“For Whom the Bell Tolls” Mexican Copper Bells from the Templo Mayor Offerings: Analysis of the Production Process and its Cultural Context


The 3389 copper (alloy) bells from offerings included in successive building phases of Late Postclassic Templo Mayor (A.D. 1325 – 1520) of Tenochtitlan (Mexico City) are the results of production processes influenced by social, economic, ideological and technological factors. The compositional and morphological variability of the bells in the earlier construction phases of the Templo Mayor suggests the presence of several workshops in or around Tenochtitlan, while the reduction of this spectrum to one bell type made of copper-tin bronze, points towards a standardization of the production process and a decrease in the number of workshops that supplied the Templo Mayor in later phases. The compositional and morphological information, as well as contextual analysis and comparison with other Mexican bells, give insights into the bells’ symbolism, the mechanisms used to supply the temple with offerings, the organization of metalwork and the rationale behind some of the technological choices of the artisans. The detected changes through time (seem to) point to important shifts in the ideological, economic, social and technological influences on the artisans’ choices in the latter half of Aztec rule.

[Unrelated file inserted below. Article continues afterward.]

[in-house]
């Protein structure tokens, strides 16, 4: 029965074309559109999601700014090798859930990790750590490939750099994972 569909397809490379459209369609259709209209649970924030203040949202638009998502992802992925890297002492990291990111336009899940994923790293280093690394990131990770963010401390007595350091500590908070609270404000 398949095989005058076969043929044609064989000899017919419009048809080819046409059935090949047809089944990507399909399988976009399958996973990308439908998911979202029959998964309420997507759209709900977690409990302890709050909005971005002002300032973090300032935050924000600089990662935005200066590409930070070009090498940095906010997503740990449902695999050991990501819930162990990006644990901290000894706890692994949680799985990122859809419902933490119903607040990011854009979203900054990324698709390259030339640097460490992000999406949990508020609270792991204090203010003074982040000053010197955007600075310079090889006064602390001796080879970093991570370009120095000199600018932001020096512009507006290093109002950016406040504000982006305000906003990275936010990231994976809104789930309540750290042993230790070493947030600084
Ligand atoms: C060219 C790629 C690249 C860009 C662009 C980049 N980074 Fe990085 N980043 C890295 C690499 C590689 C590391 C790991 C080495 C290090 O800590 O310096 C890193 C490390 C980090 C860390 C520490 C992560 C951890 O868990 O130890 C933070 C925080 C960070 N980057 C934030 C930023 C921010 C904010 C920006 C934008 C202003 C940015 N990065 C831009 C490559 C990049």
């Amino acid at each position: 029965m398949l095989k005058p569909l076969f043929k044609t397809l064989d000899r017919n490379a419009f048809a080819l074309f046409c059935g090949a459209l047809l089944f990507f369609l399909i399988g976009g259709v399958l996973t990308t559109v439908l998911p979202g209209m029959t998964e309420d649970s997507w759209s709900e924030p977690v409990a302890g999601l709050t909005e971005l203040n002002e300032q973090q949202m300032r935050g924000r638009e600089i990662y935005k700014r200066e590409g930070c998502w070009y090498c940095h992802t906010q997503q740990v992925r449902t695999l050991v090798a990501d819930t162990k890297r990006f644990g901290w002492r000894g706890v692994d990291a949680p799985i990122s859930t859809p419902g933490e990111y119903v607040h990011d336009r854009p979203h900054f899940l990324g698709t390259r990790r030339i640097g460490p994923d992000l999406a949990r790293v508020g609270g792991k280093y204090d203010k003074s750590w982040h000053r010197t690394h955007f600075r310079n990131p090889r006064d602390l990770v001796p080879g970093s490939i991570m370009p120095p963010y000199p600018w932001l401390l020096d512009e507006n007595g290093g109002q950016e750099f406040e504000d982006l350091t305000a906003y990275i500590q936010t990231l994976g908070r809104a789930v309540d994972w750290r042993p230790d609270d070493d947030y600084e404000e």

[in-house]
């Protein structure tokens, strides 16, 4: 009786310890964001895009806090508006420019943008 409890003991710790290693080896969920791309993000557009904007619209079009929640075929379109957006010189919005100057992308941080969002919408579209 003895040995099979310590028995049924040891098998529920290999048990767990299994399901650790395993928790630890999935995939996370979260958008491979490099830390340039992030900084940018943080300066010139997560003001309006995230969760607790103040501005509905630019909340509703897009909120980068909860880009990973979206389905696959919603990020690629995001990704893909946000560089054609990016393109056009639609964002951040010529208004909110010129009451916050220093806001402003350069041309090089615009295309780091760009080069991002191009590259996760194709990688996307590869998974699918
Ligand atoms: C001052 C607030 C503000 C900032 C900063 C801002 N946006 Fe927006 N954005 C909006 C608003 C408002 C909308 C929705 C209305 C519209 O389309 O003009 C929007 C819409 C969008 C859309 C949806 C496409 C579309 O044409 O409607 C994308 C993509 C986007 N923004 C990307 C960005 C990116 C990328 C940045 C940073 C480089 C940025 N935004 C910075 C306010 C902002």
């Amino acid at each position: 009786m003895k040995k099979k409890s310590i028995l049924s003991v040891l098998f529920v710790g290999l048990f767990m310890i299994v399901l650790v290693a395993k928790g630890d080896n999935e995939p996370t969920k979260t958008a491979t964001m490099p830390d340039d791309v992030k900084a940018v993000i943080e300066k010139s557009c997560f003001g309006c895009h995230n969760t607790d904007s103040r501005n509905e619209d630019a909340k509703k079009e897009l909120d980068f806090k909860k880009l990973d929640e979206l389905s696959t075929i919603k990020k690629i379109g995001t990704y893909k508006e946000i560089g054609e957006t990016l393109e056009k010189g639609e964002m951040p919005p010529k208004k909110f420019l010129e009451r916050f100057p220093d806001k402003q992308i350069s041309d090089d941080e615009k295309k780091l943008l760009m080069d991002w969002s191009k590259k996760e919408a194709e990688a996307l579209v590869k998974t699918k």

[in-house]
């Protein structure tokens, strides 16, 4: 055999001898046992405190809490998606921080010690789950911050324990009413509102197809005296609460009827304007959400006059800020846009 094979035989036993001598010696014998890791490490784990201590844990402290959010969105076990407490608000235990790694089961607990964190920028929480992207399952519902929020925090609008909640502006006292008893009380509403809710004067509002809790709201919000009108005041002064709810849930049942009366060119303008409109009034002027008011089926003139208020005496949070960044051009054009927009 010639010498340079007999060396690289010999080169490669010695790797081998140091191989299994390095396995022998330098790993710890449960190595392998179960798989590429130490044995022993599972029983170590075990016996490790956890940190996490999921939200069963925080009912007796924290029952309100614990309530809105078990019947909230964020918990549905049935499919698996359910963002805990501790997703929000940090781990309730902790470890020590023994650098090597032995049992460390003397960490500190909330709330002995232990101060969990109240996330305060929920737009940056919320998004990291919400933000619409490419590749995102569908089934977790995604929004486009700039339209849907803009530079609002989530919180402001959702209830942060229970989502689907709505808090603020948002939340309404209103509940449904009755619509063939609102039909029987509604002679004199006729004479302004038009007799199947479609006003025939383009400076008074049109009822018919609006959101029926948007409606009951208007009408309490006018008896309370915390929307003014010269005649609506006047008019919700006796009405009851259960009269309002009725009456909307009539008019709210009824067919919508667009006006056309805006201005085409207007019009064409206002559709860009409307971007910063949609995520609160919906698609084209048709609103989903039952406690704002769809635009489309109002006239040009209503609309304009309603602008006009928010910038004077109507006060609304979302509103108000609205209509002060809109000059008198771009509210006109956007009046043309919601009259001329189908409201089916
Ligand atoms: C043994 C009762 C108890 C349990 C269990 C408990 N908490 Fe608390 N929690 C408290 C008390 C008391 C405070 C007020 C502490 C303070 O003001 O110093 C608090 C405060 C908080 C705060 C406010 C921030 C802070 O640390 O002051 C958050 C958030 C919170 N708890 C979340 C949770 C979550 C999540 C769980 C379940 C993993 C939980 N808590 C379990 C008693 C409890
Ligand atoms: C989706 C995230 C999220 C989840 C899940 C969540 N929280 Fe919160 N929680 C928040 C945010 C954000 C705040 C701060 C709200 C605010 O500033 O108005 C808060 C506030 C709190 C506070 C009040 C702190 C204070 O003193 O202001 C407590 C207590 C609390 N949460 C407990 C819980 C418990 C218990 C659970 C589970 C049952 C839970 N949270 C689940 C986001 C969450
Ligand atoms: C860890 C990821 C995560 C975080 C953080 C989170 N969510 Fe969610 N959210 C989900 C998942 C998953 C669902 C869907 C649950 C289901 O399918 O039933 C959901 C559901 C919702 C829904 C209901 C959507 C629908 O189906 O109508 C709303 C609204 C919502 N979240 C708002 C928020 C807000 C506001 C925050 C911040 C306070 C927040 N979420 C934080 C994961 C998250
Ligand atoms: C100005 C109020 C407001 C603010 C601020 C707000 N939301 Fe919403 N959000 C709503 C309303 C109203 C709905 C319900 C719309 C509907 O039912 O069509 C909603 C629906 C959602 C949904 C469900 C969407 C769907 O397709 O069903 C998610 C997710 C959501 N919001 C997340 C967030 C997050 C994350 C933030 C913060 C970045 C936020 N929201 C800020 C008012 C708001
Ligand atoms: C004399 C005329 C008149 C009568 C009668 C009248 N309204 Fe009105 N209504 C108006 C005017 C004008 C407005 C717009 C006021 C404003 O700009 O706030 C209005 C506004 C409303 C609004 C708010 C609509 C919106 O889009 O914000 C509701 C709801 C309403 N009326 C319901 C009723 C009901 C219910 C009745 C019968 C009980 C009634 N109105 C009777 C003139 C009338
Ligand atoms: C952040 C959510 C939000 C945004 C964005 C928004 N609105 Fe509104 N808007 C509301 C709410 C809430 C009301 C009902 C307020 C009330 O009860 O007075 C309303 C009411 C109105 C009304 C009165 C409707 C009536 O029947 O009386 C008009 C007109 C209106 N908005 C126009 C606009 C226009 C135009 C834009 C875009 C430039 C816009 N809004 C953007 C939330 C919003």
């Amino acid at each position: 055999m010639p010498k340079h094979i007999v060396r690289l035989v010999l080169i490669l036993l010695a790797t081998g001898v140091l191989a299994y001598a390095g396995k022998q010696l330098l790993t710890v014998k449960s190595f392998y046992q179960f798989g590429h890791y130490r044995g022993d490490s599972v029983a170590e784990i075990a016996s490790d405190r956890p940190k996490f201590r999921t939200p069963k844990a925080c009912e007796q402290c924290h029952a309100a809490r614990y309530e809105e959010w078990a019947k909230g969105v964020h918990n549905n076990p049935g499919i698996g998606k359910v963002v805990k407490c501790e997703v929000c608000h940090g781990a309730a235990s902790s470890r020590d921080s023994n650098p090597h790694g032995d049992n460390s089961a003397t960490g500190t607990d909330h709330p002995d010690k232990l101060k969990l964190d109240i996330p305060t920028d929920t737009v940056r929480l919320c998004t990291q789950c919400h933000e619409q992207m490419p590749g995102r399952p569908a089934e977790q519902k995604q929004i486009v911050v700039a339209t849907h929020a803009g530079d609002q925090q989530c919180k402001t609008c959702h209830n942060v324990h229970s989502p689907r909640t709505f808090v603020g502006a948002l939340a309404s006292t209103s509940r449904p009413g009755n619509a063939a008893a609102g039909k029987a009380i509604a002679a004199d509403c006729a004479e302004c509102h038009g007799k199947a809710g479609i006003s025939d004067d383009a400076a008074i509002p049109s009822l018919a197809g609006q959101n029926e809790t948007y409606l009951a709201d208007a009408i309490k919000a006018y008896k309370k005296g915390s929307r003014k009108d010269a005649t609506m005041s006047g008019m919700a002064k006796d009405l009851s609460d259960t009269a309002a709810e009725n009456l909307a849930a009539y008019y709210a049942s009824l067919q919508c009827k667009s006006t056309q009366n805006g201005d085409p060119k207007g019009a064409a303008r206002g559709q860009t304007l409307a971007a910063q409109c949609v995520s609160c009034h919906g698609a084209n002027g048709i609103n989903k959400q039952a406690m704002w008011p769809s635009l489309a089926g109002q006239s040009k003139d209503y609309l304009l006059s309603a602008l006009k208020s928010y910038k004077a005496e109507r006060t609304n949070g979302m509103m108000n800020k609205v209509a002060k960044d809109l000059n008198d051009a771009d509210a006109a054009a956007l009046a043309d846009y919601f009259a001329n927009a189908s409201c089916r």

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Schulze, N. “For Whom the Bell Tolls” Mexican Copper Bells from the Templo Mayor Offerings: Analysis of the Production Process and its Cultural Context. MRS Online Proceedings Library 1047, 202 (2007). https://doi.org/10.1557/PROC-1047-Y02-02

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